Edward Eggleston


Show Summary Details

Quick Reference


born in Indiana, received a strict Methodist rearing and was educated in country schools. Both influences are important in his later writing. He was successively a Bible agent, a circuit-riding Methodist minister, a pastor of small churches, and a writer and editor of Sunday school and juvenile magazines. His novels include The Hoosier Schoolmaster (1871), marked by a pious sentimentalism but distinguished for its realism in depicting the backwoods country of Indiana; The End of the World (1872), an Indiana love story, whose background is concerned with the belief of the Millerites in an approaching day of doom; The Circuit Rider (1874), about a Methodist preacher in Ohio during the early 19th century, distinguished for its realistic exposition of the lawlessness of frontier society; and Roxy (1878), which is set in Indiana during the same period, and vividly contrasts pioneer and “poor-white” types.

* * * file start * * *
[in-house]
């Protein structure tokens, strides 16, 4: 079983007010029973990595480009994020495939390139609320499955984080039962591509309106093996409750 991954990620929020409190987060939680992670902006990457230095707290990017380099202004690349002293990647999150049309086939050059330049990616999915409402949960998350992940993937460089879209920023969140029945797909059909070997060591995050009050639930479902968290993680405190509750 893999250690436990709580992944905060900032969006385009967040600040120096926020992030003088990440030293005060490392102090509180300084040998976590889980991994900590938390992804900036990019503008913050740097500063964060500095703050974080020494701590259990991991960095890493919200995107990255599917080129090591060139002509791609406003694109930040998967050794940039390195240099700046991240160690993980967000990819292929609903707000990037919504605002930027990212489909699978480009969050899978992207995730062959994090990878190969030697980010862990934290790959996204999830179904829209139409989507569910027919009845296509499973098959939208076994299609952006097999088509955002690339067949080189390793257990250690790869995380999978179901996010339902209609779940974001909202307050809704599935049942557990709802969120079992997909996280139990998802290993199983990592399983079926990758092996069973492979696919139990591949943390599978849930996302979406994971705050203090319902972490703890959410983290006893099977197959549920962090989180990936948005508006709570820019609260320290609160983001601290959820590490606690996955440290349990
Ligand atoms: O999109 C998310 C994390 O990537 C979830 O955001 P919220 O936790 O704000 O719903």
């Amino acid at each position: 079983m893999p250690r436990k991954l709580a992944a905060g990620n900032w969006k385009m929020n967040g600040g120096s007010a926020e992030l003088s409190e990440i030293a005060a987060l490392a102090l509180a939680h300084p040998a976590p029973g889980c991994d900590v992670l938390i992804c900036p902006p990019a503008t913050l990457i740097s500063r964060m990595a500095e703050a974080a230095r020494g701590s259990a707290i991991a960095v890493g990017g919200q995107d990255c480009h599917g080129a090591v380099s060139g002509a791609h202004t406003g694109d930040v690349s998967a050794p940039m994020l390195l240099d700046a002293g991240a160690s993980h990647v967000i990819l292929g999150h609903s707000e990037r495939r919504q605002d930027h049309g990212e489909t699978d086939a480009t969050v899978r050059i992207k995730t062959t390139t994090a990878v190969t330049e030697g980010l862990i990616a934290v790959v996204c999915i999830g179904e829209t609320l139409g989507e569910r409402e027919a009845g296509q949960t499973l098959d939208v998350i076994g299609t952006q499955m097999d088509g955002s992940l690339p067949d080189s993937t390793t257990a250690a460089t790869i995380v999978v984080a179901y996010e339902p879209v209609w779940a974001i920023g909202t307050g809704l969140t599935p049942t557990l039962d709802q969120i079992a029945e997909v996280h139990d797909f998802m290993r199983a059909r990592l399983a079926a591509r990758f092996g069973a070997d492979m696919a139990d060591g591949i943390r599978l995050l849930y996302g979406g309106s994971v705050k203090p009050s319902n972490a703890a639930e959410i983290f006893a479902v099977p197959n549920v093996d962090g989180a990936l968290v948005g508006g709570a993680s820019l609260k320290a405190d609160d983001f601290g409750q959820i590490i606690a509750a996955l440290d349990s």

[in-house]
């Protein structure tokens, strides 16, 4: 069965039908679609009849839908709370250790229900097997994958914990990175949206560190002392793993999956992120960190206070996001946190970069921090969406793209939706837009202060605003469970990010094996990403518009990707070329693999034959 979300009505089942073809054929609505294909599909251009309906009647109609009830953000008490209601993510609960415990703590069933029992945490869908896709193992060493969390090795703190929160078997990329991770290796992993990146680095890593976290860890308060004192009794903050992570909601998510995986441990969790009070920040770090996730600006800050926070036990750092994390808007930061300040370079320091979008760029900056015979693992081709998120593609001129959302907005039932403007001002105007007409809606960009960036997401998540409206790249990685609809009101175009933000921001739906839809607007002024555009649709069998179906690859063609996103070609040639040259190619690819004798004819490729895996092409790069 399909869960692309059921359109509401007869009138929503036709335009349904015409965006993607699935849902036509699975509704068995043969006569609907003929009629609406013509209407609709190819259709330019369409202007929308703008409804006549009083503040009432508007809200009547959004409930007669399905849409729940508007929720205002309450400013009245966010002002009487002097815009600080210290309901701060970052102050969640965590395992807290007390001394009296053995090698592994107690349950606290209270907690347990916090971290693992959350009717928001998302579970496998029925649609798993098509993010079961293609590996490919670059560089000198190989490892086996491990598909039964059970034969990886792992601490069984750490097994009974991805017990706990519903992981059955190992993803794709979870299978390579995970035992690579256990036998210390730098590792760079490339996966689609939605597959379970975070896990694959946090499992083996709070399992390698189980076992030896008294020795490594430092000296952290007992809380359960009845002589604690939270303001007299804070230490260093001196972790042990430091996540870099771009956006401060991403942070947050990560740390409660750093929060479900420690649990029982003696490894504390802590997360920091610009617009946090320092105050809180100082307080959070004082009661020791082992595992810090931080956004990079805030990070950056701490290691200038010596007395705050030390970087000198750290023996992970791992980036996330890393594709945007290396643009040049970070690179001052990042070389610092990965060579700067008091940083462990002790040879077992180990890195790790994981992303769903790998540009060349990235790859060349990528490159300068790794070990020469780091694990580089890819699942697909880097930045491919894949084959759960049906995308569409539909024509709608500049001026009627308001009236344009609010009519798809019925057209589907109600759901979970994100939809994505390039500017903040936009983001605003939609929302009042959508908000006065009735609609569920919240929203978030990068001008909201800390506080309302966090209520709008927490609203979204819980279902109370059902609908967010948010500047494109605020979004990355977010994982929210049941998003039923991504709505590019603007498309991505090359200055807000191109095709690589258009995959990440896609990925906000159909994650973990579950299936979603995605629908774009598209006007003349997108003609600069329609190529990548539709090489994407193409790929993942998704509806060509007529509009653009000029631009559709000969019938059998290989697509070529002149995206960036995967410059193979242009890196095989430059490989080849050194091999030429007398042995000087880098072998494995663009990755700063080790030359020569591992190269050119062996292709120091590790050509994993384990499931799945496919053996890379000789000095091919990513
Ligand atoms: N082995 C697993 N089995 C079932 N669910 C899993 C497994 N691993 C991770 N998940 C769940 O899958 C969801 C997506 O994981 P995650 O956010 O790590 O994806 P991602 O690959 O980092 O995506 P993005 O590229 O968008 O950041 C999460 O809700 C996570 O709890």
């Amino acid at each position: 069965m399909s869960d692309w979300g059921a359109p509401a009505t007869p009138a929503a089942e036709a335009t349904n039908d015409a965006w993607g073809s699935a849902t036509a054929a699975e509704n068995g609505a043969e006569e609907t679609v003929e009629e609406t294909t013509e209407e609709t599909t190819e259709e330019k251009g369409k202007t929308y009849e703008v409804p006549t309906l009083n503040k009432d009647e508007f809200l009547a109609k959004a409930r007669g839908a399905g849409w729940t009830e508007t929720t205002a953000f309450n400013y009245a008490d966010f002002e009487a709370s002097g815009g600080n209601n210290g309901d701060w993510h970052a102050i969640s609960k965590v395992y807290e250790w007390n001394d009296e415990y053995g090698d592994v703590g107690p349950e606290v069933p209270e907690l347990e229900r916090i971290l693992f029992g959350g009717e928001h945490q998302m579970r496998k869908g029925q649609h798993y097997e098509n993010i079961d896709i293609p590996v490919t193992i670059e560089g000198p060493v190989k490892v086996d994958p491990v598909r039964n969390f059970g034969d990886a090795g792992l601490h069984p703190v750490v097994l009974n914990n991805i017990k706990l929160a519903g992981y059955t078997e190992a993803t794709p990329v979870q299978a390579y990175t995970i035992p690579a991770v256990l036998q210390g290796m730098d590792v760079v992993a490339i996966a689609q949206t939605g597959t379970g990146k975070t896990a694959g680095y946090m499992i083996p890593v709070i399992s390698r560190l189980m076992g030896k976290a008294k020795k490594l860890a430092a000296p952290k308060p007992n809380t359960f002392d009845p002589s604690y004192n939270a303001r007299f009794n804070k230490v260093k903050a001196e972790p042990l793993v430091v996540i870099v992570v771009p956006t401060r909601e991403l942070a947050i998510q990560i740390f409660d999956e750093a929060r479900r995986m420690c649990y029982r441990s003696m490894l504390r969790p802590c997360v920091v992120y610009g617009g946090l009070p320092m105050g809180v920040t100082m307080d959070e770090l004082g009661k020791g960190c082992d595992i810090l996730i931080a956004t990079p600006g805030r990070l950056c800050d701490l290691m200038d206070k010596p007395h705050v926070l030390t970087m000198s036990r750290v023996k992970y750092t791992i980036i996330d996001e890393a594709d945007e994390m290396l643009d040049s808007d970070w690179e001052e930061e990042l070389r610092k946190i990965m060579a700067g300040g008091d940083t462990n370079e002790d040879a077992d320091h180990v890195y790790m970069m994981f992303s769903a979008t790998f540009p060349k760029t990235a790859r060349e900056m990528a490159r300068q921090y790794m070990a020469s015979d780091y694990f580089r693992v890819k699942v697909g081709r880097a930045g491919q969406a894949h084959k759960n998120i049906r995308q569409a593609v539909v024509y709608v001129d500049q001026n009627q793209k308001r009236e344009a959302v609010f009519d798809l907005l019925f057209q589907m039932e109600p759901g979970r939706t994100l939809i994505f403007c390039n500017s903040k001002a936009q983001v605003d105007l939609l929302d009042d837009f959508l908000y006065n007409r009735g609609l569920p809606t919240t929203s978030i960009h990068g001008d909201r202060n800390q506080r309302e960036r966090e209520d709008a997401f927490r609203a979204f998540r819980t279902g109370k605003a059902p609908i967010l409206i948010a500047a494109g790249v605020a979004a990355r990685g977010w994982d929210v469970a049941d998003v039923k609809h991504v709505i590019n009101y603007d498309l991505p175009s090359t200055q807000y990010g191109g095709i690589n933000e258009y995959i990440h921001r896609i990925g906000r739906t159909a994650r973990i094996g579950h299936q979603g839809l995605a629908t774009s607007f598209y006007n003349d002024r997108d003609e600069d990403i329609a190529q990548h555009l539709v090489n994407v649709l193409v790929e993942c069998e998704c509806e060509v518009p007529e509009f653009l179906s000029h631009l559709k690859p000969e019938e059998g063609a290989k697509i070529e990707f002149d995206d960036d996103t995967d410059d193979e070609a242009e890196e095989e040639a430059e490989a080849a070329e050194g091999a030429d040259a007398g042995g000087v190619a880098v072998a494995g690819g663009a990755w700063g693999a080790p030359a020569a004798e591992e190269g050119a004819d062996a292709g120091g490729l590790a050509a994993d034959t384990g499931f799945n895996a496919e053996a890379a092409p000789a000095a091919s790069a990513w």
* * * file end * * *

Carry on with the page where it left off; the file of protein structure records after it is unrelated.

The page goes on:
Subjects: Literature.

Reference entries

See all related reference entries in Oxford Index »

Works by Edward Eggleston

Users without a subscription are not able to see the full content. Please, subscribe or login to access all content.